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Climate analysis application in Cape Town
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Climate analysis application in Cape Town

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weADAPT has been working with the Climate Information Portal (CIP)run by CSAG at the Climate Systems Analysis Group in Cape Town to integrate each others platform into their own. Whereas weADAPT has a …

weADAPT has been working with the Climate Information Portal (CIP)run by CSAG at the Climate Systems Analysis Group in Cape Town to integrate each others platform into their own. Whereas weADAPT has a wealth of case studies on climate change adaptation, CIP has developed a robust methodology to downscale climate information to hundreds of climate stations in Africa and Asia. Having access to climate science information alongside your adaptation case study can be hugely valuable for end users, and we see a lot of potential in comparing the two. In terms of support, we have developed an 8-step guidance page to show users the best way to use the integrated data, and also a case study which has used the applied the guidance steps in a flooding scenario in Cape Town, South Africa.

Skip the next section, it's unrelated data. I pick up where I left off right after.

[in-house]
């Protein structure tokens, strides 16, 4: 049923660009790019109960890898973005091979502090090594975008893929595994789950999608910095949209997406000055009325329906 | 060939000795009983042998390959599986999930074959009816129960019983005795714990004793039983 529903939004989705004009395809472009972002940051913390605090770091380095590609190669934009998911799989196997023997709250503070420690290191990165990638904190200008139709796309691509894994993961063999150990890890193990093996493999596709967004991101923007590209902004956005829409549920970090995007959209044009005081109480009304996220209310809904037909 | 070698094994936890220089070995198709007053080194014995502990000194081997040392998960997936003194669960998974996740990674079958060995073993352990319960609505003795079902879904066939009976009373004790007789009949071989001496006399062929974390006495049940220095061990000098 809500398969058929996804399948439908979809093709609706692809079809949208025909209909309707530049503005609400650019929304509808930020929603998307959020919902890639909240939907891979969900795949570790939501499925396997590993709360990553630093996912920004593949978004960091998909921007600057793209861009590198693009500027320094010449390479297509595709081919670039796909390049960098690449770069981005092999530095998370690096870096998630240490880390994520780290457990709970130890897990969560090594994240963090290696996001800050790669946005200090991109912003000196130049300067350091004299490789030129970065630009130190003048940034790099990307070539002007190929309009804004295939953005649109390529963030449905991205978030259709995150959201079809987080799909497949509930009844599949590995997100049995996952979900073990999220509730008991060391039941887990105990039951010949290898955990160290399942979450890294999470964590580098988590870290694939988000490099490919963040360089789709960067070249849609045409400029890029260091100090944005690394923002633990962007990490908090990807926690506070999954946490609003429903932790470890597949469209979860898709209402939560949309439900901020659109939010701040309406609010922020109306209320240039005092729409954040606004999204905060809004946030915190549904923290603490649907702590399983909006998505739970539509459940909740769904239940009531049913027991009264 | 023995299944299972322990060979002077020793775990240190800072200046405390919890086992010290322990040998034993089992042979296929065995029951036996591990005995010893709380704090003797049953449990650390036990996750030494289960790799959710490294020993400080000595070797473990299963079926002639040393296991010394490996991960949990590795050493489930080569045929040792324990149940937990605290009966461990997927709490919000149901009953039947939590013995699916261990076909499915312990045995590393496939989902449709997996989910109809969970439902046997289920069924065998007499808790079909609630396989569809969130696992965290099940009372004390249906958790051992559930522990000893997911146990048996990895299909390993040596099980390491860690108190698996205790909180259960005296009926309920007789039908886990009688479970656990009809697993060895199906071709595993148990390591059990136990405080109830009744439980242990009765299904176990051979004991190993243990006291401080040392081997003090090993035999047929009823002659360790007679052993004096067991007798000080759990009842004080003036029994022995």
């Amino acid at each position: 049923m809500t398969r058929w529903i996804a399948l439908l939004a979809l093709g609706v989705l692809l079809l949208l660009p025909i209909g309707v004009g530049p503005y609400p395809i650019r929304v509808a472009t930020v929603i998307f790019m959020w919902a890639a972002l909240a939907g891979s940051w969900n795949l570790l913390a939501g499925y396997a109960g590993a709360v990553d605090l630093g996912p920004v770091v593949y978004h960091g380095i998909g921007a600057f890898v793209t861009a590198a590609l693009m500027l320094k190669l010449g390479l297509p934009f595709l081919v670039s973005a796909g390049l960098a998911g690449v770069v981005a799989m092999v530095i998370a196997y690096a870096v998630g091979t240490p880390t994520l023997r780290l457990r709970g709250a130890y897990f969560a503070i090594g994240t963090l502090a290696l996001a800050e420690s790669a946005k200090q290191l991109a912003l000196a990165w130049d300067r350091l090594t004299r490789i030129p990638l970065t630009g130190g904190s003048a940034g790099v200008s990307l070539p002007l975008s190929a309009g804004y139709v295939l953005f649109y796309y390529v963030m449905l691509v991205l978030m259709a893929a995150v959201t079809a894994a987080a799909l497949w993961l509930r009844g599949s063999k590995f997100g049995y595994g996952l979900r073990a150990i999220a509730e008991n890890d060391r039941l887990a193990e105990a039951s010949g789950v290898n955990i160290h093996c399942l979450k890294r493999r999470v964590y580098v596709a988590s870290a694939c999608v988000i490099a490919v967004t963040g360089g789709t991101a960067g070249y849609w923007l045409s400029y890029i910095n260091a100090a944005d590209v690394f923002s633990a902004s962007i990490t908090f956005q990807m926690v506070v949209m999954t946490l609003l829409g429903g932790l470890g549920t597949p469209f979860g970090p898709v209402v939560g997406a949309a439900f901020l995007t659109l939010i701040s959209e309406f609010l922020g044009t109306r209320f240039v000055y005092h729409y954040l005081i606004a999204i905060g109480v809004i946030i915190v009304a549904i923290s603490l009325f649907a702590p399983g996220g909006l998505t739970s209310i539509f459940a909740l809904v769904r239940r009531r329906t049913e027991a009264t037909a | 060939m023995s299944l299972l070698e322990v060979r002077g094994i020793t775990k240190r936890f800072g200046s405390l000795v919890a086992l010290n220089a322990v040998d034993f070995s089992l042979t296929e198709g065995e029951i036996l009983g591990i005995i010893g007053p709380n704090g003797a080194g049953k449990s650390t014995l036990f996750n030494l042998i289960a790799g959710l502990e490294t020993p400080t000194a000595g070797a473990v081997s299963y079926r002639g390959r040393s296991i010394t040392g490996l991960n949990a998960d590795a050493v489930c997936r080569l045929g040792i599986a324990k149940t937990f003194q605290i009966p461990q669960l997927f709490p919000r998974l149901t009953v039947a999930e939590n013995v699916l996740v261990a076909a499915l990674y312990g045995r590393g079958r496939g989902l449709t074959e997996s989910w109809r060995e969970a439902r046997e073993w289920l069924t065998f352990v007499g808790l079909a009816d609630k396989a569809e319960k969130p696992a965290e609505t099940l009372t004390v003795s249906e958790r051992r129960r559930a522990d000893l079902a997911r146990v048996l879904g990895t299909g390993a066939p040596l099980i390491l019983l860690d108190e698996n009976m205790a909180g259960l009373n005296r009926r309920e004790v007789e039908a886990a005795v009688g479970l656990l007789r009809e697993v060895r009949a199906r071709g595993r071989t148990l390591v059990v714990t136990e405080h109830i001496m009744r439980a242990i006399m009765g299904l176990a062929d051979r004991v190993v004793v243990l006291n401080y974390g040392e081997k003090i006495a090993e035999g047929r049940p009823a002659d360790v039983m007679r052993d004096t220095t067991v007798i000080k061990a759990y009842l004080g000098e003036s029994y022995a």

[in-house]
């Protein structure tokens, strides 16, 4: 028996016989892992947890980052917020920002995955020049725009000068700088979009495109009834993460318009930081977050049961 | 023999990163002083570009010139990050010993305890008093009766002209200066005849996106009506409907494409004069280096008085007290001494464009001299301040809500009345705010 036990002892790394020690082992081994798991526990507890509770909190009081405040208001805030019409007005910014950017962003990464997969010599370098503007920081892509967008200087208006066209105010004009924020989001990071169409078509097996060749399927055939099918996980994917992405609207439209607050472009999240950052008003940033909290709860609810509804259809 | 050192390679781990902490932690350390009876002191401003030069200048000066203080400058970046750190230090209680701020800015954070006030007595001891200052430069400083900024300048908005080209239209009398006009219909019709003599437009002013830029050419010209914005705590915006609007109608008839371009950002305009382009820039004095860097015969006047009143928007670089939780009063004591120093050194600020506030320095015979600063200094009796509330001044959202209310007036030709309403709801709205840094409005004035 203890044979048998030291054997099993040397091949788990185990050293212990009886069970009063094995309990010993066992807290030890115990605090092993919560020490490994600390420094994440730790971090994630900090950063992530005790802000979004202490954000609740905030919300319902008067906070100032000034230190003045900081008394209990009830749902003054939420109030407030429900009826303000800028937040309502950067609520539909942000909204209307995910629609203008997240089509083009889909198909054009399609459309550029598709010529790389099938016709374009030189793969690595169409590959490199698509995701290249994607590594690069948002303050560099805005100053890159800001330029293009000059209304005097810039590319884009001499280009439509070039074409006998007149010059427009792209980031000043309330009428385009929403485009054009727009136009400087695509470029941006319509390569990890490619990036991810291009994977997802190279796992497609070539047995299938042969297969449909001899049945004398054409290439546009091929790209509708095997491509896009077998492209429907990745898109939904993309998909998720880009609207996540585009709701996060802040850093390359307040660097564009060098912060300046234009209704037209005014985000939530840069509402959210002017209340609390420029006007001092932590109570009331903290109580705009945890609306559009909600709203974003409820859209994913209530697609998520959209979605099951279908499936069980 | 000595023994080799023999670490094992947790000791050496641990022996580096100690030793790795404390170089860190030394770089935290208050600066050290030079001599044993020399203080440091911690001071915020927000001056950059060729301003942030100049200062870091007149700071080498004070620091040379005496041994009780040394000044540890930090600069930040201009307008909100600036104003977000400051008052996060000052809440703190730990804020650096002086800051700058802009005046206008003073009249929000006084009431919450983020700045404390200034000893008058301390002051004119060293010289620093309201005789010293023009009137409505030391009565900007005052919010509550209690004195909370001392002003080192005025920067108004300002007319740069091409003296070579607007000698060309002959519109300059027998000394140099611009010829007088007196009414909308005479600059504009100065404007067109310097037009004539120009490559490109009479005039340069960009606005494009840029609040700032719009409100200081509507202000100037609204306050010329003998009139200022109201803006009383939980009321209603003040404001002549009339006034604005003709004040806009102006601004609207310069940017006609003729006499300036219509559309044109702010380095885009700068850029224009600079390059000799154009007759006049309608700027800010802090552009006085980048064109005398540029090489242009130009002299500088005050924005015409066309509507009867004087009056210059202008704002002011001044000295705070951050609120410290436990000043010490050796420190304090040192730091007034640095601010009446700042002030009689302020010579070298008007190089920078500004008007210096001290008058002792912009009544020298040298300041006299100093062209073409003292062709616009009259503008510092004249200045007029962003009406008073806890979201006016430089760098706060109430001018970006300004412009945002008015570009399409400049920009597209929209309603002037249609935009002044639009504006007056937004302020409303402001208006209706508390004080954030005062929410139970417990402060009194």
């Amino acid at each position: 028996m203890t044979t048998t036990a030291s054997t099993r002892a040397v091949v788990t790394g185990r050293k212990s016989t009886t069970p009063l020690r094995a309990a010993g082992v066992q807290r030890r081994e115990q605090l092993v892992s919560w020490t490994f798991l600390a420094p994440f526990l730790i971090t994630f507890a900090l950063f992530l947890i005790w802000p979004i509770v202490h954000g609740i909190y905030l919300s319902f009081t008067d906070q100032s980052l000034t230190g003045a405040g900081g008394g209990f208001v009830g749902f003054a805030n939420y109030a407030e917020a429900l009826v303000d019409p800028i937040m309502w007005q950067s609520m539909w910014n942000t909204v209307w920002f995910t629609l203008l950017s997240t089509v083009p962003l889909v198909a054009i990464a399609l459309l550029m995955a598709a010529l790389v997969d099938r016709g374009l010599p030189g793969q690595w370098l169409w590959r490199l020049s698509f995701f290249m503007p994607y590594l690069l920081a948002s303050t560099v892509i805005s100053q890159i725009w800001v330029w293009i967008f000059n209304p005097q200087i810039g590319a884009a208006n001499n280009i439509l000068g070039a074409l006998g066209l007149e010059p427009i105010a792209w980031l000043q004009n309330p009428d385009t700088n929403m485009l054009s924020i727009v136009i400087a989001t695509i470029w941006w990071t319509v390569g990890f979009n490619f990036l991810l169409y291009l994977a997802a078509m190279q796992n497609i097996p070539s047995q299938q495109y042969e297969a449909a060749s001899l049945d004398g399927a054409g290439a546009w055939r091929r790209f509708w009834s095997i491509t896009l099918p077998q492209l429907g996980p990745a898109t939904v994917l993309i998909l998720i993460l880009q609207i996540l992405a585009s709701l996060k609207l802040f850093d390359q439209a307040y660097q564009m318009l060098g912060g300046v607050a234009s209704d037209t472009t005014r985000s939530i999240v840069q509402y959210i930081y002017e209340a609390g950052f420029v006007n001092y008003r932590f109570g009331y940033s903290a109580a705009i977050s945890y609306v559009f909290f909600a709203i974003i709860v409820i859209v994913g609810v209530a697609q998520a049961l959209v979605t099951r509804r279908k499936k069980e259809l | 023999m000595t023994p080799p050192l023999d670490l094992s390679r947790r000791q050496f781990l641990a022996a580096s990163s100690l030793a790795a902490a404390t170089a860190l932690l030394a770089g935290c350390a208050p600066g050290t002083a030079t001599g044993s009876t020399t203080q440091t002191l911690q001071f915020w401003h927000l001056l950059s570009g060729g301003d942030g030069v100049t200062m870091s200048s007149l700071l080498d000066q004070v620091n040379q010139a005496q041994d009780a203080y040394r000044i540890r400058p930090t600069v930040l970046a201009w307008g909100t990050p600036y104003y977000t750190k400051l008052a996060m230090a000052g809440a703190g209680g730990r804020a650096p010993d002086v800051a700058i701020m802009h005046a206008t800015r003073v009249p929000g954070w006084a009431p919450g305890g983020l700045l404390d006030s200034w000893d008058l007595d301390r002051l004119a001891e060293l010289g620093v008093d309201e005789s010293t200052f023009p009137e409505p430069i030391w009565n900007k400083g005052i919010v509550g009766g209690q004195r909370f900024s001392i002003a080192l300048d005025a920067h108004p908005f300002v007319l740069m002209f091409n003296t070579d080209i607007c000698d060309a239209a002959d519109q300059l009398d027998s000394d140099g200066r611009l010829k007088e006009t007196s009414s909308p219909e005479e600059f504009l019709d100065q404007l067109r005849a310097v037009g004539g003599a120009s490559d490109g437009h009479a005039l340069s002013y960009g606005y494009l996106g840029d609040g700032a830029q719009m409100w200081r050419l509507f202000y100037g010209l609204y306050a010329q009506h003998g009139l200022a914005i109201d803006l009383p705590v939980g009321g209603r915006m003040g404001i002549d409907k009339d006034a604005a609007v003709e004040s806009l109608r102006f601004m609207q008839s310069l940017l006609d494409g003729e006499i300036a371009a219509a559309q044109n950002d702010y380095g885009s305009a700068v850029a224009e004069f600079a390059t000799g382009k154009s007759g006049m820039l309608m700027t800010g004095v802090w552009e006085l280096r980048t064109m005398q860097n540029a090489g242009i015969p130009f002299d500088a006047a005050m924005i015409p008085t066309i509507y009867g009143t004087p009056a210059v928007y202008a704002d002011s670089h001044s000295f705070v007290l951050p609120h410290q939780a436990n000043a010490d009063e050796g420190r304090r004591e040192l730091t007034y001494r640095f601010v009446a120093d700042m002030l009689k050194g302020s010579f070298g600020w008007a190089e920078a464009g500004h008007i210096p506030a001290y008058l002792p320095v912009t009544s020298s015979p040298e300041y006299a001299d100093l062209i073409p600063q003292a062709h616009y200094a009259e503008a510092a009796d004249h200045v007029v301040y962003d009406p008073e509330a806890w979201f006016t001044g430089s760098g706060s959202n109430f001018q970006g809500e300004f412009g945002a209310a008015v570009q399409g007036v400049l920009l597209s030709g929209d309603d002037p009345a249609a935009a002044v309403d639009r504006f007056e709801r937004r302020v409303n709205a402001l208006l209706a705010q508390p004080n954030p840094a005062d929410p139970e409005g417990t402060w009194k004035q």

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  • This presentation describes how weADAPT can be used together with the Climate Information Portal (CIP) to quickly and easily access climate data for many locations across Africa, using an interactive map. By linking the two portals, users are able to see the climate data context as they read about a project, or to find data to support their own research, project planning or policy design in a specific place or area.
  • You might ask questions such as: When have climate impacts been experienced in the past? What time of year was it (episodes to look at in the climate data)? How often does it happen? What else was happening at that time that compounded the unfavourable climate conditions and made the impacts worse?